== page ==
In this week’s roundup of non-Covid-19 stories from Asia: a green new deal for South Korea, Malaysia’s new (old) government, and a story about appreciating bats.
Undercovered this week
Sharing culture - and awareness of cultural genocide.
China’s overseas coal investments get a lot of attention. Ma Tianjie writes for China Dialogue on the barriers that keep the country form investing in green energy abroad – primarily, a lack difficulty in obtaining financing from host nations.
Hong Kong’s protest weren’t just about Hong Kongers. The city-state has over 100,000 migrant domestic workers. One of them, who happens to be a journalist herself, Yuli Riswati, speaks to NQCH about domestic workers’ visible and invisible involvement in the Hong Kong opposition movement.
Meanwhile, in the cover of the pandemic, the crackdown on pro-democracy leaders in Hong Kong is accelerating. Ben Bland argues for The Interpreter that that this will only deepen the divide.
In South Korea, the center-left part of President Moon Jae-in won a parliamentary majority for the first time in 16 years.
One of their first moves will be to implement a Green New Deal which will set a zero emissions goal, and end coal financing (Chloe Farand, Climate Home News).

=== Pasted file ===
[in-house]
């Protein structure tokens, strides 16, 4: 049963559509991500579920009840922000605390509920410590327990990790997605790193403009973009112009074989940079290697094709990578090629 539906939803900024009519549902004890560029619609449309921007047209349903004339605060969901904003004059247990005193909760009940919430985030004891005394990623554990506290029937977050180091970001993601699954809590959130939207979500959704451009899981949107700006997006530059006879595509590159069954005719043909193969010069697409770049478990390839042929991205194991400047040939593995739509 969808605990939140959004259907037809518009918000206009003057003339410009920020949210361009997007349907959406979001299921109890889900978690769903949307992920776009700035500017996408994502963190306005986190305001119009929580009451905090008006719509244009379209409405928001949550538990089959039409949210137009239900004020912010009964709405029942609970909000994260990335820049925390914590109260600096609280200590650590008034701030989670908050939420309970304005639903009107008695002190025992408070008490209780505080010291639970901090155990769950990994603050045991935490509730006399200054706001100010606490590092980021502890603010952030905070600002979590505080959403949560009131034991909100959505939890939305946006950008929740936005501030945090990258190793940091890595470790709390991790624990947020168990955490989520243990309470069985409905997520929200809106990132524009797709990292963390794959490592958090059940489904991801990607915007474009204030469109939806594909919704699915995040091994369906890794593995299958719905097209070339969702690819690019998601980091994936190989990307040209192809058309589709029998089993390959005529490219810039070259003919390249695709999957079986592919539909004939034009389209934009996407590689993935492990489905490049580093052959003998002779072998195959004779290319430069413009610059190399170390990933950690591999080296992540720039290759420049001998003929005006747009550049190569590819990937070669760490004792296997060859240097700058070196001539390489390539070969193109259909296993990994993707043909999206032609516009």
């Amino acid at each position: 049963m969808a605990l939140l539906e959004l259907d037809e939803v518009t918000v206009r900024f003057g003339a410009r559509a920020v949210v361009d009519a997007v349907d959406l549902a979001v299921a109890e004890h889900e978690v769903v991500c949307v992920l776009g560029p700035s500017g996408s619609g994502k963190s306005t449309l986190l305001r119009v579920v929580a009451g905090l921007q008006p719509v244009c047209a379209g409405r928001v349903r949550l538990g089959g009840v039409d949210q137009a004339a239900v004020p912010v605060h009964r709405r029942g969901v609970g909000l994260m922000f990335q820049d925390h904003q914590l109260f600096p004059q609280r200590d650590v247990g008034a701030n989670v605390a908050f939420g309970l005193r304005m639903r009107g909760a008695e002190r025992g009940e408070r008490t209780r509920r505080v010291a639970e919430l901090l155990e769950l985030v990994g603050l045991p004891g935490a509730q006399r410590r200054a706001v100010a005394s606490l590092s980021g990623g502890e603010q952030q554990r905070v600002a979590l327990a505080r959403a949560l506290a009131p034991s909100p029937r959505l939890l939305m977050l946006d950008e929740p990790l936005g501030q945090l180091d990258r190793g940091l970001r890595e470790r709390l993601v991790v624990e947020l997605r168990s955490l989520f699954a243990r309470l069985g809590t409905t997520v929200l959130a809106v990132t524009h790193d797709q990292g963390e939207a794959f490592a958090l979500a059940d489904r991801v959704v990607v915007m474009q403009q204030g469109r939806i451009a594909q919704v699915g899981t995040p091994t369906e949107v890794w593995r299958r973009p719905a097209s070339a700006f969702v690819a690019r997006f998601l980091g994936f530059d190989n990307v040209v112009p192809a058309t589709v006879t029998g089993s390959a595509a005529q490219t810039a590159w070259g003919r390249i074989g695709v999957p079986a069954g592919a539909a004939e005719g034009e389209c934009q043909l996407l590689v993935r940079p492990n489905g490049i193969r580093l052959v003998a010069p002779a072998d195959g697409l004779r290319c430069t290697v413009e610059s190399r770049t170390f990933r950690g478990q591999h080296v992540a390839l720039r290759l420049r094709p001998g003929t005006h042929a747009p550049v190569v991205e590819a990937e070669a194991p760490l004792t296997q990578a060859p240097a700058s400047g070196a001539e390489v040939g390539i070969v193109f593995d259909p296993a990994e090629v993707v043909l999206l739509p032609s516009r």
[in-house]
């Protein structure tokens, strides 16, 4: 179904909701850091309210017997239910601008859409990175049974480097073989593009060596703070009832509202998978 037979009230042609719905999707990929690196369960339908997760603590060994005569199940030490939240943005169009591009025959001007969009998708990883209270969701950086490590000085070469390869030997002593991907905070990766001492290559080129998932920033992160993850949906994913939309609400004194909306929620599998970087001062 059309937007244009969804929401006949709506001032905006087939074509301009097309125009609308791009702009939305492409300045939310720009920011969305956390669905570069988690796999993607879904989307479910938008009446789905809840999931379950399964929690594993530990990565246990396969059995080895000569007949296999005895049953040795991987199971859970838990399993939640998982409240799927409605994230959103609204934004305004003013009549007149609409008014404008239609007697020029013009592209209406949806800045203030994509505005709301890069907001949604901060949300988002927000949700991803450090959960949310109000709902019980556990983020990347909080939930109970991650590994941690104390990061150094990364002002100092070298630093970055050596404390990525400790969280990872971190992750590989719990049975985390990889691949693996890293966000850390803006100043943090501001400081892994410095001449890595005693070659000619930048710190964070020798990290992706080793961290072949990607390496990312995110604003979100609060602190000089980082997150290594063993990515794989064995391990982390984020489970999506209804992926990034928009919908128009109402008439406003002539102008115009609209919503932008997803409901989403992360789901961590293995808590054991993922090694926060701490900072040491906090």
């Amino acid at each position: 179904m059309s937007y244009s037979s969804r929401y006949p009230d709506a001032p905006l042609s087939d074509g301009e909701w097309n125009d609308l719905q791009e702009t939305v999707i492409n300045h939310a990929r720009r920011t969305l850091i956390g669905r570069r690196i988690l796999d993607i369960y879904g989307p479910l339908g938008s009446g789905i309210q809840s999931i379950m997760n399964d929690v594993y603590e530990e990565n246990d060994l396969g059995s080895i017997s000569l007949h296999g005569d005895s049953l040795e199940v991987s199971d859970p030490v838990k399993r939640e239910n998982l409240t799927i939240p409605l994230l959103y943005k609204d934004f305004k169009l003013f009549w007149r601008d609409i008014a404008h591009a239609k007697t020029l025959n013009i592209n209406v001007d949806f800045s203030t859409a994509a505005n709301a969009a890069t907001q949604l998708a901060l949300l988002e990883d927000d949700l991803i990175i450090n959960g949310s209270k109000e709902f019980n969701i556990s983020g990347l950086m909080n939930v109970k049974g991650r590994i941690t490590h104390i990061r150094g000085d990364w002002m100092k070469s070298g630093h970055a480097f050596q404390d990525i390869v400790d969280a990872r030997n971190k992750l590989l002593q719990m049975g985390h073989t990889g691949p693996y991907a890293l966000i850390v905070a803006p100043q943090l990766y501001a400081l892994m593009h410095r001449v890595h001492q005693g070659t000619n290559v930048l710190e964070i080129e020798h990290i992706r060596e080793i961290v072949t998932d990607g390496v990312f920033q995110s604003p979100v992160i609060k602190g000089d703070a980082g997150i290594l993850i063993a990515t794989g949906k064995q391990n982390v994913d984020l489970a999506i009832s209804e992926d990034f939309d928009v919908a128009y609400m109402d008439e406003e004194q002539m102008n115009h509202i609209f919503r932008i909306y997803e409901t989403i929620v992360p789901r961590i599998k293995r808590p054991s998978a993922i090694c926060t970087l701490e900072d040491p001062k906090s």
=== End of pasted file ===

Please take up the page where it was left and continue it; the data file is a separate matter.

Remember when Malaysia got a new (old) government, days before the pandemic? Prashanth Parameswaran writes about politics under the new Perikatan Nasional government, and what to expect in the coming months (The Diplomat).
Last week, on April 17th, was Bat Appreciation day. With the flying mammal getting so much negative attention, Tigga Kingston wrote this thoughtful piece for Southeast Asia Globe on all the benefits of bats to ecosystems, human health, and much more.
And from Inside Indonesia, this story about 28 young people bringing back natural farming techniques to a community in Indonesia, even as most of their peers opt for city life over the challenges of making a living in agriculture.
— Nithin Coca
Asia Undercovered: Journalist Nithin Coca’s weekly roundup of the news, events, trends and people changing Asia, but not getting enough attention in the US media.